Let each XOR taps combination accepted in the previous generation steps be now represented by two binary vectors (called guard combinations): the actual XOR taps combination and another vector that is separated from the former one by d steps down the state trajectory of a given dual t-LFSR. Consequently, starting from the candidate XOR taps, every new combination obtained during logic simulation of the dual t-LFSR becomes the subject of searching for the same element in a dictionary of the guard combinations representing already accepted XOR taps. If found, it must be rejected as the m-sequence generated by the candidate XOR taps would overlap with other sequences generated by XOR taps already included into the phase shifter structure. Note that the second guard combination is always determined at the end of a particular verification step unless the XOR taps are rejected.

**80**, a combination of memory elements are generated (e.g., using the techniques described in relation to **82**, the LFSM is initialized using the generated memory elements. In decision block **84**, a check is made whether the state of the LFSM is the same as previously generated guard combinations. If decision block **84** is answered in the affirmative, then the memory elements are rejected (process block **86**) and the process starts over at process block **80**. If decision block **84** is answered in the negative, then the next state of the LFSM is simulated (process block **88**). For example, the simulated LFSM is clocked one cycle. After the LFSM is clocked, a check is made to determine if the desired separation is reached (process block **90**). Specifically, a check is made to ensure that the resulting sequences are shifted with respect to every other sequence by at least a pre-specified number of bits. Many different criteria may be used for determining whether the channel separation is sufficient. For example, the channel separation may be at least the length of the longest scan chain. If the desired interchannel separation is not reached, then decision block **84** and process block **88** are repeated until the desired separation is reached or a repeating pattern occurs (which results in failure). If the desired separation is reached, the state of the guard combinations is updated (process block **92**), the combination of memory elements are added to the interim version of the phase shifter (process block **94**), and the number of channels completed is incremented (process block **96**). In decision block **98**, a check is made whether all the desired number of channels has been generated. If not, the overall process repeats (see arrow **100**). If the desired number of channels is generated then the routine is complete (process block **102**) and the phase shifter is generated. Logic synthesis can be used to further reduce the size of the generated phase shifter. Notably, a phase shifter having load balancing continues to have load balancing after logic synthesis.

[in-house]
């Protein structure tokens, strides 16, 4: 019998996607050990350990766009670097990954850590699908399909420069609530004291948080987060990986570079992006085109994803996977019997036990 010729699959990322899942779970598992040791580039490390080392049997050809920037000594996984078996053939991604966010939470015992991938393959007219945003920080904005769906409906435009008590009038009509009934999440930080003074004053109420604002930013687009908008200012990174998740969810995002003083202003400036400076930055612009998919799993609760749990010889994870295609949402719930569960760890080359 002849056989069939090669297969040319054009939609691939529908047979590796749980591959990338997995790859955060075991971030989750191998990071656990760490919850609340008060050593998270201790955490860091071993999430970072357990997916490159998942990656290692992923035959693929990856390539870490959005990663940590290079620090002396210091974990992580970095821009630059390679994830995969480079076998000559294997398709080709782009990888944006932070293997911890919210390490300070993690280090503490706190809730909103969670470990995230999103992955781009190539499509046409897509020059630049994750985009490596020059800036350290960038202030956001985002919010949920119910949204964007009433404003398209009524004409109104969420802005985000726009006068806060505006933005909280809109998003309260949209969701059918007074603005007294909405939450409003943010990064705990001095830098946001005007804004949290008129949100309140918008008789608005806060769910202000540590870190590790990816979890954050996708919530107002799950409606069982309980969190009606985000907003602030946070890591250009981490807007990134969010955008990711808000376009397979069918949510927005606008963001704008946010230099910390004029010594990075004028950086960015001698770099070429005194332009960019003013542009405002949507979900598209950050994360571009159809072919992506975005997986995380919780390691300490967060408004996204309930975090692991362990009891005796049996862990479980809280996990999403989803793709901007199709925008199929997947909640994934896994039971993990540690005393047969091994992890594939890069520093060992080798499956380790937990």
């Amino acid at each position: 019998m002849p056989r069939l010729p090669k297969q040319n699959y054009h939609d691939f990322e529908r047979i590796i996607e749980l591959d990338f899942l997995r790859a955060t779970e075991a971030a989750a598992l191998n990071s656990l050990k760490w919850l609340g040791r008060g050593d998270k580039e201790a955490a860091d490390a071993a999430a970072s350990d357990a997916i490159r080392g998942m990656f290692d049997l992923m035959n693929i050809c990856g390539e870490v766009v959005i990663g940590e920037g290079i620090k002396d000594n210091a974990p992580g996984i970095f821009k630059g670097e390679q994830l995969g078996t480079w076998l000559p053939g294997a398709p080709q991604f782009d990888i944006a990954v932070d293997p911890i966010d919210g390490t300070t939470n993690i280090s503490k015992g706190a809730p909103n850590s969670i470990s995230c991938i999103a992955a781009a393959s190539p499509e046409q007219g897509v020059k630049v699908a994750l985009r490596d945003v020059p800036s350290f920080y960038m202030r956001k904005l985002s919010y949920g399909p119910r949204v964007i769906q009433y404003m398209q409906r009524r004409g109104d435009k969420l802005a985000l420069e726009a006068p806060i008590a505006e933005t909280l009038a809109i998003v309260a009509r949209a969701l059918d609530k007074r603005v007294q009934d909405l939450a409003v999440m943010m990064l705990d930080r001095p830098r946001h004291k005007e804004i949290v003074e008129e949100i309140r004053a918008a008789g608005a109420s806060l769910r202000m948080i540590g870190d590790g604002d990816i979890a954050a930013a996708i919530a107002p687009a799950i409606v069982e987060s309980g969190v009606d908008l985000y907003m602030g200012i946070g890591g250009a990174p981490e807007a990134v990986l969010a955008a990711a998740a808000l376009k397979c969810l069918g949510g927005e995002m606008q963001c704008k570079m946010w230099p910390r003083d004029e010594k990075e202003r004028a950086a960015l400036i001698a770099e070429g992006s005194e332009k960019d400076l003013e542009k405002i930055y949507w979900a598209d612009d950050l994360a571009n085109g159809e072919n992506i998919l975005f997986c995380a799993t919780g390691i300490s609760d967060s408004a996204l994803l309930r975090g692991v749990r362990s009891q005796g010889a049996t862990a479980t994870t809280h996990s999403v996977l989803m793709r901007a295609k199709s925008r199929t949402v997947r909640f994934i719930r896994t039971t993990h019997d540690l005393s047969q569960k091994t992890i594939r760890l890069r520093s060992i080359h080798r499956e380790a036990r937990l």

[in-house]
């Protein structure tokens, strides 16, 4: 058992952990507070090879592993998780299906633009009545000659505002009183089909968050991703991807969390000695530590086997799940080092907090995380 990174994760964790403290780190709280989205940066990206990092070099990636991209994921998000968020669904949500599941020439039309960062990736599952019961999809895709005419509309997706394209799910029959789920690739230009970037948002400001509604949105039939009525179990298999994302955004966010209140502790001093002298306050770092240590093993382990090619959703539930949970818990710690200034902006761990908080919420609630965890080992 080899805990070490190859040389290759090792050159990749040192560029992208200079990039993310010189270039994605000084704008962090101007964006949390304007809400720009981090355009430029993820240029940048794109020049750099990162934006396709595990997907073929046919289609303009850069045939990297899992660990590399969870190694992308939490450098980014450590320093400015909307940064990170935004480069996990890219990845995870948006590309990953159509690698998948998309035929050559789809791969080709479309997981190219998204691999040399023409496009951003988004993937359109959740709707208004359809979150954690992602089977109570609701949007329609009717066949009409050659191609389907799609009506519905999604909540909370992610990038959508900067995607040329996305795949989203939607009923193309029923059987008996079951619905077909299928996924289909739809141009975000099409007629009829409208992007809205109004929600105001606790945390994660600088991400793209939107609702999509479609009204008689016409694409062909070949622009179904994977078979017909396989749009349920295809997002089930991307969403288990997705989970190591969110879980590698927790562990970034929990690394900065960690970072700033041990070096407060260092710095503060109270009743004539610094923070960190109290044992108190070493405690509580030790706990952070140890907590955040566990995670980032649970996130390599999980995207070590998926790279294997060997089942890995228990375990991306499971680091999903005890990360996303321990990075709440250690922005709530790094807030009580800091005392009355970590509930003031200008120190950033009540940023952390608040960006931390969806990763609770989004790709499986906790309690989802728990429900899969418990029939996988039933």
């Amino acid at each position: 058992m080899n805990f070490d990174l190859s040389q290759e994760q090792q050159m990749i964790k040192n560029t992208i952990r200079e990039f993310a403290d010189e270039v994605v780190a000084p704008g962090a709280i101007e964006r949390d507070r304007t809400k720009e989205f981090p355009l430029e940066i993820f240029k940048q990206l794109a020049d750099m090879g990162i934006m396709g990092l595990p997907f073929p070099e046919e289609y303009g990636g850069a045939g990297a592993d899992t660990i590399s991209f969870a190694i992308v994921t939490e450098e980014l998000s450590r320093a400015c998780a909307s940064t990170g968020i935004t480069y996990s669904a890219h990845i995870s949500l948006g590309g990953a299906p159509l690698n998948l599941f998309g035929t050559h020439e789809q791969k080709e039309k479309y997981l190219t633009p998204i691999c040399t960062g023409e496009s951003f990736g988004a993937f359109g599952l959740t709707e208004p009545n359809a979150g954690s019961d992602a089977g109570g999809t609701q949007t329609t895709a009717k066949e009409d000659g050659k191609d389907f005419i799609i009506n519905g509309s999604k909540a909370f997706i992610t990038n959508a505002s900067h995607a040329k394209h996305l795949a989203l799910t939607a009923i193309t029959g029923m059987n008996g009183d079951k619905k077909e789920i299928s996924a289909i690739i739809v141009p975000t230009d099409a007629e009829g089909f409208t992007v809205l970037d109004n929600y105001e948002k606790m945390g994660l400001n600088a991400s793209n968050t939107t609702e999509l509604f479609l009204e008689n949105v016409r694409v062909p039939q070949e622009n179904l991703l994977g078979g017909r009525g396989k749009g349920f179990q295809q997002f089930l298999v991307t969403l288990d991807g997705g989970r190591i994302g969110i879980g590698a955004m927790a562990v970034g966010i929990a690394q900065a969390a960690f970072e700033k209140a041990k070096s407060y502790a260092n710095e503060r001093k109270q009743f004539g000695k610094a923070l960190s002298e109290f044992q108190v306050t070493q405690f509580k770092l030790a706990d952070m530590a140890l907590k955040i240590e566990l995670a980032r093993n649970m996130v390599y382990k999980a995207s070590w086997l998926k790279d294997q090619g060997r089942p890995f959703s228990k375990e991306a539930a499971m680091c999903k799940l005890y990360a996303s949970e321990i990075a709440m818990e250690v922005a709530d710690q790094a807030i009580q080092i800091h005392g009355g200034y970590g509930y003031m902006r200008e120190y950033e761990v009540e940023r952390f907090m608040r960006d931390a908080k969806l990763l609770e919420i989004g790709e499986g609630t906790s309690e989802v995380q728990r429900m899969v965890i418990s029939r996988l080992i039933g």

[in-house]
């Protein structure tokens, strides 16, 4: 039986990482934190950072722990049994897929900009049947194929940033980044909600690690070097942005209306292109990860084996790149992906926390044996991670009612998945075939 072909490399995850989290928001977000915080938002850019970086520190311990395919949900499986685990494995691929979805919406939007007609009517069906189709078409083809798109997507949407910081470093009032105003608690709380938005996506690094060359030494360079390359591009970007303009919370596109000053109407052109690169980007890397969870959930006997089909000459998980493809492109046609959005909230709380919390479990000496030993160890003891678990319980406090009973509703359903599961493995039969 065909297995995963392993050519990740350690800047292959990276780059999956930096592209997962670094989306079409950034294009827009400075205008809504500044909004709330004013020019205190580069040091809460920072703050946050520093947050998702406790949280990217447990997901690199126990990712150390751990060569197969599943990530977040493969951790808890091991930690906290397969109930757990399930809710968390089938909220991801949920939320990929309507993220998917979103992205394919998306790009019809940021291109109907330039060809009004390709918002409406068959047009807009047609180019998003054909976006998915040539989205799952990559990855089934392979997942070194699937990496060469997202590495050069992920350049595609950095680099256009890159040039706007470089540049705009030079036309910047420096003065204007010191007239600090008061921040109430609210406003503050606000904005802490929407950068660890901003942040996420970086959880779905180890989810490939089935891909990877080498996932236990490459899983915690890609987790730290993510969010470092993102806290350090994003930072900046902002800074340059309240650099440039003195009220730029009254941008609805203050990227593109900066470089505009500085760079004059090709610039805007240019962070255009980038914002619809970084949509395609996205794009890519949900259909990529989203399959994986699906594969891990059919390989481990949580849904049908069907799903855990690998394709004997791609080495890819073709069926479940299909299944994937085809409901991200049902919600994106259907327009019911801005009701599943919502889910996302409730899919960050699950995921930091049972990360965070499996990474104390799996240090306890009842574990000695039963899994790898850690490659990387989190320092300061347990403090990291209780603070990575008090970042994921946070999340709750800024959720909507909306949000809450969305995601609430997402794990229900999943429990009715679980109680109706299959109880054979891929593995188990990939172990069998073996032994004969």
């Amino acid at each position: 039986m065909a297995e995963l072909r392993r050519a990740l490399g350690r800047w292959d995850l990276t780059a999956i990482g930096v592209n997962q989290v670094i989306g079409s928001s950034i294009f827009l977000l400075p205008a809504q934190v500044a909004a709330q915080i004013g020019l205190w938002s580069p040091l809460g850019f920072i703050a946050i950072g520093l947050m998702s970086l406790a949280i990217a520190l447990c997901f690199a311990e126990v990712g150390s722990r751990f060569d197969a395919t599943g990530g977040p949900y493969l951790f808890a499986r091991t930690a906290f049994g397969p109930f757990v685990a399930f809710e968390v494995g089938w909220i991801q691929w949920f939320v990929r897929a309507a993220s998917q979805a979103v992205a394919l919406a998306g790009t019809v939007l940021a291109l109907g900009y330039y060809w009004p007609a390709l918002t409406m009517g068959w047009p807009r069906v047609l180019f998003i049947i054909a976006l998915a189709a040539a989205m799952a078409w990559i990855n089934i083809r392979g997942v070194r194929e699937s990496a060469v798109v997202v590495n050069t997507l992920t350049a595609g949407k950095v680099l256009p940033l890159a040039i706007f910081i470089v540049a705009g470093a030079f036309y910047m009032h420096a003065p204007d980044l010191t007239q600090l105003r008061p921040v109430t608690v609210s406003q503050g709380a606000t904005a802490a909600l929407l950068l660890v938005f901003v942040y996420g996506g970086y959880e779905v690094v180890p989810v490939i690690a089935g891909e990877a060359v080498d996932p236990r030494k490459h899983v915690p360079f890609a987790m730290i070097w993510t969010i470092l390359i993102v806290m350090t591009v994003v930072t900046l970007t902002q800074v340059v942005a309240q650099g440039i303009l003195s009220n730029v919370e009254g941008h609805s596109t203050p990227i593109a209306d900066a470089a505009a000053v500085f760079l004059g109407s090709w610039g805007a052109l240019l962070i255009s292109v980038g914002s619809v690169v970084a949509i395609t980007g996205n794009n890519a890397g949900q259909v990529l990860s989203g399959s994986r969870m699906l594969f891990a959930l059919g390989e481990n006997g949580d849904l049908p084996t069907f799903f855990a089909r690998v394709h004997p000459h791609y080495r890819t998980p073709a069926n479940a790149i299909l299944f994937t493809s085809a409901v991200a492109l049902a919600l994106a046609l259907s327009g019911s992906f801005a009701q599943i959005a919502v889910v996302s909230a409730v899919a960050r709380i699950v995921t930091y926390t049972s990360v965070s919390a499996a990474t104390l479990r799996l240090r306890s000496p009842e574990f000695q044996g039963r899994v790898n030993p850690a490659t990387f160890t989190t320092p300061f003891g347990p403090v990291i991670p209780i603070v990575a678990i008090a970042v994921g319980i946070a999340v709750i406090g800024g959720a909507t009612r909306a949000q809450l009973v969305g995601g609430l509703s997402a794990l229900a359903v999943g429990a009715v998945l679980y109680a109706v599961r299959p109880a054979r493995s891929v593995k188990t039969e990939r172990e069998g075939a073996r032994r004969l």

An exemplary pseudo-code is shown below in Algorithm 2 for a t-LFSR. An assumption is made that a function already generated (vector) returns a logic value true if vector is on the list of guard combinations.

Algorithm 2: Synthesis of Phase Shifters

channels 0 | ||

while channels < requested outputs do | ||

generate XOR taps using Algorithm 1 | ||

rejected false | ||

initialize dual t-LFSR using XOR taps combination | ||

i 0 | ||

while i ≦ separation and not rejected do | ||

rejected already generated (state of dual t-LFSR) | ||

simulate dual t-LFRS for one clock cycle | ||

i i + 1 | ||

if not rejected then | ||

insert XOR taps combination into the list of guard combinations | ||

insert state of dual t-LFSR into the list of guard combinations | ||

record XOR taps combination | ||

channels channels + 1 | ||

The code for Algorithm 2 consists of three parts. In each step of the outer while loop the procedure first generates a new XOR taps combination and subsequently checks if this combination can be accepted. If this is the case, the new combination and its corresponding guard combination are added to the list, and the number of generated channels is updated. The actual validation is carried out by an internal while loop. After initialization of the dual t-LFSR, it is first checked whether its current state is on the list of the guard combinations and then a next state of the dual t-LFRS is determined. The loop terminates successfully if counter i reaches the value of the requested interchannel separation. Note that variable rejected immediately invokes a next generation of XOR taps. An example application of Algorithm 2 to synthesize a 19-output phase shifter driven by a t-LFSR implementing a primitive polynomial x^{16}+x^{10}+x^{7}+x^{4}+1 has resulted in a structure shown in